Bike Lane Hater of the Week: Charles Blow
On Sunday, someone I follow on Twitter retweeted a true gem from Charles M. Blow, the Op-Art columnist for the Times. Like a social media version of John Cassidy, Blow quickly unleashed a torrent of irrational arguments against bike lanes in the tweets that followed. It was almost as if he sent out the first one, realized his mistake, but then couldn’t stop himself from trying to have it all make sense.
Random observ: NYC is going CRAZY with the air conditioners. 9 months of the year it’s 15 degrees! Seriously, do you know how much roof space, infrastructure, and money is devoted to equipment that’s only in use for three months? I mean, why have beaches, public pools, parks, or, on the flip side, even schools? They’re not in use 100% of the time and therefore must be unnecessary. Did you know that most roads are totally empty for at least eighteen hours a day?
Never mind that the more bike lanes you build and the better you maintain them, the more likely are you are to see year-round ridership. Copenhagen is not exactly Los Angeles when it comes to weather, yet 80% of its residents continue cycling through the winter.
Speaking of Copenhagen:
Marijuana is illegal in Denmark. Amsterdam, Copenhagen…whatever.
Blow should realize that he can’t out Cuozz the Cuozz:
The DOT’s bike lanes are usually devoid of bikes except for food-delivery personnel. The lanes are the superhighway for General Tso’s chicken, but lonesome highways for everyone else.
Shorter tweet: we should wait until New York City is under water to install more bike lanes.
Blow must have read Adam Sternbergh’s how-to for writing an anti-bike-lane argument, because the requisite “pre-emptive self exoneration” is right there. From the Times‘ “Let’s be clear. We like bicycles,” to Dominic Recchia’s “I’m not against bike lanes,” establishing some sort of environmental or cycling bona fides is essential when making this kind of irrational argument.
Zero. Then again, as everyone knows, there was no traffic in New York City until 2007, when Janette Sadik-Khan was chosen to head the DOT.
One of Blow’s followers stepped into the fray, presumably tweeting, “Portland, Amsterdam, Copenhagen, Berlin and DC have robust bike lane networks. Why not NYC?” Here’s Blow’s response:
I’ve never understood this line of reasoning. Why would NYC be too “big and complicated” for bike lanes, but not for all of the other things one finds in cities? Is London less complicated than New York? Over 21 million people live in the Mexico City metropolitan area, and yet it supports a thriving bike share program. Private cars, not bikes, become increasingly inefficient as cities get bigger and more complicated.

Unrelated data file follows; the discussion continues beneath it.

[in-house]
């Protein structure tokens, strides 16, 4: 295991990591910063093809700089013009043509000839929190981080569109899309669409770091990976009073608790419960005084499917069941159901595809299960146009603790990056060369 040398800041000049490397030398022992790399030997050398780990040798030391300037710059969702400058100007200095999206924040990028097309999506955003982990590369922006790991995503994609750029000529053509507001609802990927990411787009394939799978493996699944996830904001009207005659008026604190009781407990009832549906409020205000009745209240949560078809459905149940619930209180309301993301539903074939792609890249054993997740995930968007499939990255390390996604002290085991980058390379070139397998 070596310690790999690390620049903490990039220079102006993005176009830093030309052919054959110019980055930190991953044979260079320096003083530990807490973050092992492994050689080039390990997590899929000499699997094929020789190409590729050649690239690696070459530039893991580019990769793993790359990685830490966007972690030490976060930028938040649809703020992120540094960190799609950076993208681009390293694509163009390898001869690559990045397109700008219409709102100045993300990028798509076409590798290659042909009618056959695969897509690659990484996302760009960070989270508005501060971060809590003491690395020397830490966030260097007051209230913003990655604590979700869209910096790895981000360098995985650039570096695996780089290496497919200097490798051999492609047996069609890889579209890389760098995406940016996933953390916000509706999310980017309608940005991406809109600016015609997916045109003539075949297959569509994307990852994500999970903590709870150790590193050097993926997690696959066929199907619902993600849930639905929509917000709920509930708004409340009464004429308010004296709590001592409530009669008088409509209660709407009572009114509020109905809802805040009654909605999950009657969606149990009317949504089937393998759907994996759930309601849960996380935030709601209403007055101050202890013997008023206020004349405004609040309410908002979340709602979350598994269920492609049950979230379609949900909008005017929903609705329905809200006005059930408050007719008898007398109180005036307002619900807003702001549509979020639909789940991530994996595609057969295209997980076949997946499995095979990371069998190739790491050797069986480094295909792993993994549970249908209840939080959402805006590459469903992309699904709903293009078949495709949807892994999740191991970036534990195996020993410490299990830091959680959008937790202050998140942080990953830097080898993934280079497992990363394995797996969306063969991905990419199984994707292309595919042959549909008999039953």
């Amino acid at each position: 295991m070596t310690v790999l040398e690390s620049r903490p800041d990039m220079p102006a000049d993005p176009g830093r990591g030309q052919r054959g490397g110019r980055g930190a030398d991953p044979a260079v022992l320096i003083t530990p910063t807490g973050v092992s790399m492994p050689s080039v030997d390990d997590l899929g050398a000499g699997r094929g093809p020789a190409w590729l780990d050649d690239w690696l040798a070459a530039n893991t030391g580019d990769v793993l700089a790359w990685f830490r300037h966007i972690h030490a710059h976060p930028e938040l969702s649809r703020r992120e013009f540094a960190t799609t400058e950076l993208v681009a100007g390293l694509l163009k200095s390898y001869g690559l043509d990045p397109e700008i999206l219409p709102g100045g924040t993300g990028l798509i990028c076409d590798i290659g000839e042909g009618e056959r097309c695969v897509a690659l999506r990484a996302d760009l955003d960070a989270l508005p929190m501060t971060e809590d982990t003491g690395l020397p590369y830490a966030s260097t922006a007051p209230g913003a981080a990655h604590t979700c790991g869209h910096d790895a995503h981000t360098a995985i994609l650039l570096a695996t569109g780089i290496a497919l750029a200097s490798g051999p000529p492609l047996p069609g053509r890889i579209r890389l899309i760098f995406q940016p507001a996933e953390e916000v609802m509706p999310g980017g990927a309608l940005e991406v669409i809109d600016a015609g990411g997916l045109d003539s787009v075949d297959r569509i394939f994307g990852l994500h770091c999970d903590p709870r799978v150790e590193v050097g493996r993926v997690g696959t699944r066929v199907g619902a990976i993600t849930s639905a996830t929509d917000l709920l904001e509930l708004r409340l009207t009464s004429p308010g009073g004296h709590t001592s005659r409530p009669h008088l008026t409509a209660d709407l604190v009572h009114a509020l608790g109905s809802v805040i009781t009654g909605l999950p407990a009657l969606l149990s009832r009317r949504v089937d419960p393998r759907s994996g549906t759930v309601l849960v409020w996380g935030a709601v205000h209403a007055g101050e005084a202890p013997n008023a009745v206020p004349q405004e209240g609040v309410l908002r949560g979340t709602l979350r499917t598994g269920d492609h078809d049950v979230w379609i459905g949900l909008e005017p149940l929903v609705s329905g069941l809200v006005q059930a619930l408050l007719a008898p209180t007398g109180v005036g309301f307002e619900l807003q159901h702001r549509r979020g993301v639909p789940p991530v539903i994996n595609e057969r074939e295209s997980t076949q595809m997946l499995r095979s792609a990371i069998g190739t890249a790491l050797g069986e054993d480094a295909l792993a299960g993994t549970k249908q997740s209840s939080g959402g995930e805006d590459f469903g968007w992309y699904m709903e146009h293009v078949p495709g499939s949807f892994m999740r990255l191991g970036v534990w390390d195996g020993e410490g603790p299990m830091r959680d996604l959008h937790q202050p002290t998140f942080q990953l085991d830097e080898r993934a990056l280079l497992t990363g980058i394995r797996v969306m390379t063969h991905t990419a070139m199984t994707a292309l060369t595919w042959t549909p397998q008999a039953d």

If by “size” Blow means geographic area and not population, his reasoning also falls flat. The more one divides New York into a collection of small, walkable neighborhoods, the less relevant its overall geographic size becomes. While few people undertake a daily 22-mile bike ride from the Rockaways to Times Square, bicycles are ideal for short commutes or for trips around the neighborhood. Plus, a funny thing happens if you build enough bike lanes for the majority of people who take those short trips through small neighborhoods: eventually you have a connected network that benefits the people who take long ones.
Another follower challenged Blow along those lines, telling him that bike lanes were a classic case of “If you build it, they will come.” Blow’s response:
When it comes to traffic safety, this city has been a failed experiment for nearly a century. Sadik-Khan’s “experiments” have resulted in the lowest number of traffic fatalities in decades. If Blow is interested, the statistics would make a great chart.
I found this line of reasoning to be Blow’s strangest. Yes, New York is unique in that kids often get placed into schools a long distance from their homes, but that doesn’t mean every school is located on the outer fringes of the city, ten miles from nowhere. Park Slope, where both I and Blow live, has some of the best neighborhood schools in the city, which is part of the reason apartments zoned for PS 321 command such high prices. Offering further explanation, Blow later tweeted, “Kids (or parents & kids) have to schlep all over the place, with book bags, and sports equipment and cupcakes. It’s a real pain.”
This is textbook bike-lane-hating narcissism: “Because I can not use a bike as transportation, the city should not do anything to promote bikes as transportation.” Give Blow credit, however. Before going the full Markowitz, he pulled back a little bit:
I don’t think advocates are well served when they try to convince someone like Blow that he can, in fact, bike to work or schlep his kids and their cupcakes to school on a cargo bike. If he can’t or doesn’t want to, that’s up to him. But it would be nice if people who were so reflexively anti-bike lane could better understand their prejudices or at least admit, “Eh, it’s not for me.”
Watching Blow dig his hole was entertaining enough, but one tweet he sent moments after the last was the most telling:
I pictured Blow pedaling away furiously on a stationary bike, getting out a week’s worth of personal frustration, when suddenly a “random observ” pops into his head. He whips out his Blackberry, types it in, hits “send” and begins his rapid descent into irrationality, enshrining himself as another strange character in New York’s bike lane backlash.
Maybe he would have been happier if he had been outside enjoying the beautiful weekend weather pedaling down a bike lane instead.